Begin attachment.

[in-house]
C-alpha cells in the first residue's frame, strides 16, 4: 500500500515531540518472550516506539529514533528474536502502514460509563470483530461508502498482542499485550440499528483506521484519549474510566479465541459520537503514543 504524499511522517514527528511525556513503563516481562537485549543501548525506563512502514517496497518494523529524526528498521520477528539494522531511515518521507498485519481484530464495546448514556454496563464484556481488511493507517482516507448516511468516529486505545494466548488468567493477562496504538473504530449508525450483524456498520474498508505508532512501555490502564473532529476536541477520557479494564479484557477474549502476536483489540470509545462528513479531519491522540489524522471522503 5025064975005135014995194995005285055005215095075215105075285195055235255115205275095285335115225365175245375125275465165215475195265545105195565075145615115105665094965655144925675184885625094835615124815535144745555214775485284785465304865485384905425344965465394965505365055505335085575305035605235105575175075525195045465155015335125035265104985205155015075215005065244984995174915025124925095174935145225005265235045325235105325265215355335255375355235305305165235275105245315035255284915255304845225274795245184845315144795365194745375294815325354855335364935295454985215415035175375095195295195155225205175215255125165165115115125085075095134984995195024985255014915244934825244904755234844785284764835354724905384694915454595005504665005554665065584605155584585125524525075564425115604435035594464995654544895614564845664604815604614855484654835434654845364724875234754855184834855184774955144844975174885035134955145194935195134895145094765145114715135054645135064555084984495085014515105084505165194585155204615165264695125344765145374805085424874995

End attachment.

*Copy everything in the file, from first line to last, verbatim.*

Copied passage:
[in-house]
C-alpha cells in the first residue's frame, strides 16, 4: 500500500515531540518472550516506539529514533528474536502502514460509563470483530461508502498482542499485550440499528483506521484519549474510566479465541459520537503514543 504524499511522517514527528511525556513503563516481562537485549543501548525506563512502514517496497518494523529524526528498521520477528539494522531511515518521507498485519481484530464495546448514556454496563464484556481488511493507517482516507448516511468516529486505545494466548488468567493477562496504538473504530449508525450483524456498520474498508505508532512501555490502564473532529476536541477520557479494564479484557477474549502476536483489540470509545462528513479531519491522540489524522471522503 5025064975005135014995194995005285055005215095075215105075285195055235255115205275095285335115225365175245375125275465165215475195265545105195565075145615115105665094965655144925675184885625094835615124815535144745555214775485284785465304865485384905425344965465394965505365055505335085575305035605235105575175075525195045465155015335125035265104985205155015075215005065244984995174915025124925095174935145225005265235045325235105325265215355335255375355235305305165235275105245315035255284915255304845225274795245184845315144795365194745375294815325354855335364935295454985215415035175375095195295195155225205175215255125165165115115125085075095134984995195024985255014915244934825244904755234844785284764835354724905384694915454595005504665005554665065584605155584585125524525075564425115604435035594464995654544895614564845664604815604614855484654835434654845364724875234754855184834855184774955144844975174885035134955145194935195134895145094765145114715135054645135064555084984495085014515105084505165194585155204615165264695125344765145374805085424874995